SINGAPORE: Newly announced moves by the Government to explore borrowing arrangements by statutory boards and government-owned companies for upcoming infrastructure projects received the thumbs-up from Members of Parliament (MPs) on the first day of the debate on Budget 2018.
MPs who spoke on Tuesday (Feb 27) described the moves as a "refreshing" approach that could "kill two birds with one stone” as Singapore ramps up its spending on infrastructure.
Finance Minister Heng Swee Keat said in his Budget statement last week that the Government is looking at borrowing by statutory boards and Government-owned companies, such as the National Environment Agency, that build infrastructure.
This arrangement will help spread the cost of certain larger investments over more years, Mr Heng said.
He also said that infrastructure projects generate economic returns over many years after they are completed hence the borrowing arrangements for these projects will help distribute the share of funding more equitably across generations.
Such long-term borrowing will also help to develop Singapore’s bond markets, according to Mr Heng.
To help lower the financing cost, the Government is also considering providing guarantees for some of these long-term borrowings for critical national infrastructure, announced the Finance Minister last week.
Nominated MP Thomas Chua described this as an "excellent" strategy that would tap on the strength of Singapore’s reserves to back these projects, without directly drawing on the reserves.
"Our reserves are a financial linchpin that provides the country stability, and should not be tapped into so easily," he said. "Hence, mobilising resources from the society to continuously obtain funds to finance such construction is a wise decision."
Bishan-Toa Payoh GRC MP Chong Kee Hiong echoed a similar point, noting that the provision of Government guarantees backed by reserves "would certainly kill two birds with one stone" – namely providing assurance to investors while preserving Singapore's reserves to generate future returns.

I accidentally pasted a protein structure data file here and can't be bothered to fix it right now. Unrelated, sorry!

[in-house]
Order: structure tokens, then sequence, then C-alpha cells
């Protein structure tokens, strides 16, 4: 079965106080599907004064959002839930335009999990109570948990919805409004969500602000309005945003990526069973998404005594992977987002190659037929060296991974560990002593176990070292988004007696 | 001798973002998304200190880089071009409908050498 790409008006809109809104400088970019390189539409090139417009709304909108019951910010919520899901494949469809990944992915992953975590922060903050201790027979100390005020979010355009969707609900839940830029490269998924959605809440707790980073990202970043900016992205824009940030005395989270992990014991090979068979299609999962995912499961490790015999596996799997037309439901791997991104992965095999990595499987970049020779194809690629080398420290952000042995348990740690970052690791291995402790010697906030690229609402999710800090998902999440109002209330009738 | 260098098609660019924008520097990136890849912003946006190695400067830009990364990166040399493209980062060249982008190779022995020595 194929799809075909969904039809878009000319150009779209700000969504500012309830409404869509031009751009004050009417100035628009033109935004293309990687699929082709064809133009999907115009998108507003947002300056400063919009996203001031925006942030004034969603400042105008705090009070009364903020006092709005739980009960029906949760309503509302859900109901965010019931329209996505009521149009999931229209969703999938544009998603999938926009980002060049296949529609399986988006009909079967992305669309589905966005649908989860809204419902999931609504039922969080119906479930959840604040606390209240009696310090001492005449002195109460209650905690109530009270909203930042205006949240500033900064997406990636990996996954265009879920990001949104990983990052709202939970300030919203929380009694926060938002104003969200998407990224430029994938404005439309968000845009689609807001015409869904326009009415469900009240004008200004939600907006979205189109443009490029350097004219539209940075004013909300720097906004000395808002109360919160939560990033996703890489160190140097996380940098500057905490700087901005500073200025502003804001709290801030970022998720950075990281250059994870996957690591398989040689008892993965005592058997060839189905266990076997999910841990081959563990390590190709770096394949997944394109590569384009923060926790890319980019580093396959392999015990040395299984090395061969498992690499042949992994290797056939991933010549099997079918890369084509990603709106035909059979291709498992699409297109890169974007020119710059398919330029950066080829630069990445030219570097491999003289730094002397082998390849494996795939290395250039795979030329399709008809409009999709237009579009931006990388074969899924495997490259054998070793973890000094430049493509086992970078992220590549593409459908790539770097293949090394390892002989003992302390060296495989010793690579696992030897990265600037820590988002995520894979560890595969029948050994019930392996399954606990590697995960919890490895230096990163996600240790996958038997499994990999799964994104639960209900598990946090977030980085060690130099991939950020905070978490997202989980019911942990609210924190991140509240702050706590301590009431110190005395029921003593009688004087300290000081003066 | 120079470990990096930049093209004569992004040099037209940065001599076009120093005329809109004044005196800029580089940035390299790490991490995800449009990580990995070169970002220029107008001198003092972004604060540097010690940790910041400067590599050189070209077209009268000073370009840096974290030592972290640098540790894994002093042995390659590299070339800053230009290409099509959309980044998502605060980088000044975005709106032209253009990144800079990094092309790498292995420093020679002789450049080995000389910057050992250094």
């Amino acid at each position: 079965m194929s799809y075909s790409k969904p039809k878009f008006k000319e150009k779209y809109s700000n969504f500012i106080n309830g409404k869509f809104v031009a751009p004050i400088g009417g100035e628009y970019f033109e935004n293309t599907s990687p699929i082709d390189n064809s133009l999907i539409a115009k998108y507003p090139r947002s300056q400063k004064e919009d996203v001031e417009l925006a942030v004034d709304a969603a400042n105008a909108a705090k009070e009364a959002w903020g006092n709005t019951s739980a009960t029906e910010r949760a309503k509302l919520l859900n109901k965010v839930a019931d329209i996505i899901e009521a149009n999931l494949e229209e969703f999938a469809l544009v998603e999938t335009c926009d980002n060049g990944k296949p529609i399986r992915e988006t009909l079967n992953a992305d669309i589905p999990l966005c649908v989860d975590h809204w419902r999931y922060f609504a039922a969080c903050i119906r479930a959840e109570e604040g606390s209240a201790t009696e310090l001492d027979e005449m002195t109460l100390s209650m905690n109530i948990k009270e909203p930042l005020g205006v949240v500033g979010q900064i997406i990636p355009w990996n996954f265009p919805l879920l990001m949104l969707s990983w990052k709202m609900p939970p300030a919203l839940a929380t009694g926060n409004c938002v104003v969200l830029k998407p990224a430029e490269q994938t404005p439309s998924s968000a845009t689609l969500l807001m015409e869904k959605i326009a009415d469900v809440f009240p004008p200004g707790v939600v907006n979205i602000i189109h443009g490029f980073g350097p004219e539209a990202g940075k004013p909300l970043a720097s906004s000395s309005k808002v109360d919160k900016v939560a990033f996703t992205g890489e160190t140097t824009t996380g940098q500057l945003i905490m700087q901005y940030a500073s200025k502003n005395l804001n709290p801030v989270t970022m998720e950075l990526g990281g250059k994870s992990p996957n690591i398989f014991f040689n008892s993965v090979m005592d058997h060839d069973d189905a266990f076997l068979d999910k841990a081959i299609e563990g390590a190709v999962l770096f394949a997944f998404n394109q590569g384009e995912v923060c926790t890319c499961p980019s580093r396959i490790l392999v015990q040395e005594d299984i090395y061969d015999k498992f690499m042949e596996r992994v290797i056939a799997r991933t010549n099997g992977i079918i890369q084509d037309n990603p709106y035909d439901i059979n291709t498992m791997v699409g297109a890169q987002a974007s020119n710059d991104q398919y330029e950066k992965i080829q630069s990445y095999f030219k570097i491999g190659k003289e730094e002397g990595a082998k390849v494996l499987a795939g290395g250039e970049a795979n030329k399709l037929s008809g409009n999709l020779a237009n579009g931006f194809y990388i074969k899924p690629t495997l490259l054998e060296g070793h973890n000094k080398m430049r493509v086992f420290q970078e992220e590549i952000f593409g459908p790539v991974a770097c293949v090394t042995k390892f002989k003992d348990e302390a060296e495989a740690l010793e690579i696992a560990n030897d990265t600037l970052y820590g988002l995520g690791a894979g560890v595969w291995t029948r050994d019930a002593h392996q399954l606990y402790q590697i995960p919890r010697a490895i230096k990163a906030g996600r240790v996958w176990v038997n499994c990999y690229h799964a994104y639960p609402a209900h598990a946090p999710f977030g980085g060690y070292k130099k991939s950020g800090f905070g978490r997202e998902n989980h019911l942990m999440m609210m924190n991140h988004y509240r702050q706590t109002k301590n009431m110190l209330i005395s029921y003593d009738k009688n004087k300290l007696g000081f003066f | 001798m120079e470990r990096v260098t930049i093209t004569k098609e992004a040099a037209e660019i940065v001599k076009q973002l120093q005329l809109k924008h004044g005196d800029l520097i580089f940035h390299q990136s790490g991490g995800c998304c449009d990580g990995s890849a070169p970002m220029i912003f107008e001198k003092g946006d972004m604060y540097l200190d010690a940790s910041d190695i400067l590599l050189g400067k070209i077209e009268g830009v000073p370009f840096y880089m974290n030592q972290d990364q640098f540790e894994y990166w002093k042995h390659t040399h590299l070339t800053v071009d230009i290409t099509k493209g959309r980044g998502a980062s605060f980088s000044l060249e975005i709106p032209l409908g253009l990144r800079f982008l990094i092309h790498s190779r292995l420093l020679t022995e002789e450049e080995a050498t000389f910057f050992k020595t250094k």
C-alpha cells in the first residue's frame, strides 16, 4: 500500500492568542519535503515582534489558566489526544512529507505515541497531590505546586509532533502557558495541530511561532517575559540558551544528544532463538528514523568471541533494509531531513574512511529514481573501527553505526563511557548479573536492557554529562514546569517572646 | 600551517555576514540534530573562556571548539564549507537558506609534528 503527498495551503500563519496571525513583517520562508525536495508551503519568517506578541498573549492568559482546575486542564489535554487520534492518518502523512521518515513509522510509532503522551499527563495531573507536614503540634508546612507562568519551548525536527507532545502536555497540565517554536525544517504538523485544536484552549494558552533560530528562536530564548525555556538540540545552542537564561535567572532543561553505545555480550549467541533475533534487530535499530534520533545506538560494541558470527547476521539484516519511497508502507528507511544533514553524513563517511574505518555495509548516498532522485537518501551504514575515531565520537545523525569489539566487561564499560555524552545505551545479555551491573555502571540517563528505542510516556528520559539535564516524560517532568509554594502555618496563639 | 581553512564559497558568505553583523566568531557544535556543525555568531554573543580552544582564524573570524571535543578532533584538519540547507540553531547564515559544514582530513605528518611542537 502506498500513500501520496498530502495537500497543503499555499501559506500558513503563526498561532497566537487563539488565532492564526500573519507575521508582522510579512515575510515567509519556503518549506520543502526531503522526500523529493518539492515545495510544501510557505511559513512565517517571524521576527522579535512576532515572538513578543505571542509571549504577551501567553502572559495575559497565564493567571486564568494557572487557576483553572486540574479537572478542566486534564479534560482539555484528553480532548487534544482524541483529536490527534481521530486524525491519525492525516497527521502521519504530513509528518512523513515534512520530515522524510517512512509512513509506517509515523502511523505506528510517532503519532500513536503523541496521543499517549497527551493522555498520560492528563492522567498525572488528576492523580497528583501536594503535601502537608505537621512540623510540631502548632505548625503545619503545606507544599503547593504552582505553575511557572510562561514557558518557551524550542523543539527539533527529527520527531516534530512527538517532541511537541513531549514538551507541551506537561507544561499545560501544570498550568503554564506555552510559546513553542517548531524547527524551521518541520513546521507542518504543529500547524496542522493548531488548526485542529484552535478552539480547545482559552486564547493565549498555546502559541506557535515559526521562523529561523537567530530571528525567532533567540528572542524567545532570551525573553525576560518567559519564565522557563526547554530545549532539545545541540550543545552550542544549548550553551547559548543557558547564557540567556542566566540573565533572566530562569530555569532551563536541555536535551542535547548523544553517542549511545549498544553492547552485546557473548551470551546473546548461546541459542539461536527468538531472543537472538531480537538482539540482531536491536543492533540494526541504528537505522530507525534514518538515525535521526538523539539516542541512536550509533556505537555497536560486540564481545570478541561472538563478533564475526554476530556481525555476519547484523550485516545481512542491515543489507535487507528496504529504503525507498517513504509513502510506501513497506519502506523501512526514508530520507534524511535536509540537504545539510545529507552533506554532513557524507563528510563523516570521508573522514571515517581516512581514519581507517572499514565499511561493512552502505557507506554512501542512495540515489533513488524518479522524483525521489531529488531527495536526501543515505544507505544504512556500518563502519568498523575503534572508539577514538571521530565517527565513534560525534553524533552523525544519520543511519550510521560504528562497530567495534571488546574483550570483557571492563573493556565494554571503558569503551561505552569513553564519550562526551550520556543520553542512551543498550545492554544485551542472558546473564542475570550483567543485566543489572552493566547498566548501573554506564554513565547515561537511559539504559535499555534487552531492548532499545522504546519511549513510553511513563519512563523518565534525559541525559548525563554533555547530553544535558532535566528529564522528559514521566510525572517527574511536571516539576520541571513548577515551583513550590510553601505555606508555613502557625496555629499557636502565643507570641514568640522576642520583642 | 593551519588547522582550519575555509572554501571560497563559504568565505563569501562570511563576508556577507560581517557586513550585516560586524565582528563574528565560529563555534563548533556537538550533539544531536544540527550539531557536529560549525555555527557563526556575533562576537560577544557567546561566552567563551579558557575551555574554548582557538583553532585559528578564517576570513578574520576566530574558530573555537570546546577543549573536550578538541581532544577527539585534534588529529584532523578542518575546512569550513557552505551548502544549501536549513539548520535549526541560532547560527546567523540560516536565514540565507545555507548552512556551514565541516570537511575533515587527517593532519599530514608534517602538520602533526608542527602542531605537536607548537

But he also asked: "How will the government decide which entities and projects will receive these guarantees, the amounts and time frames for repayments? In addition, will there be a cap on the total amount of guarantees to be provided?"
Mr Chong also suggested designating a proportion of the borrowings to be in green bonds issuance. This will support the Monetary Authority of Singapore’s (MAS) initiative to grow the green bond market in Singapore, he said.
"This would help develop a green bond market of a significant size and add to the vibrancy of the bond market with greater variety of products attracting different investors.”
For Holland-Bukit Timah GRC MP Liang Eng Hwa, the consideration to provide Government guarantees is a "refreshing approach" that could mean lower borrowing costs.
"For the entity that build the Government-invested infrastructure, borrowing at the project level requires higher financing costs because of the risks associated, such as construction risk. This could result in a negative carry situation from the Government’s standpoint where the borrowing rates may be higher than the returns from investing the reserves.
"Hence, it makes smart sense to tap on a government guarantee to reduce the borrowing costs," he concluded. "This is a refreshing approach."
Mr Liang also welcomed the Government’s move to set aside surpluses and savings accumulated for "lumpy" infrastructure investments.
For instance, Budget 2018 unveiled the set-up of a new Rail Infrastructure Fund, which will start with an injection of S$5 billion in FY2018. This will be drawn from the bumper surplus projected for the financial year of 2017.
"This pre-funding approach demonstrates commitment and ensures that there is sufficient funding for projects with very high capital expenditures, such as the Cross-Island MRT Line," he said.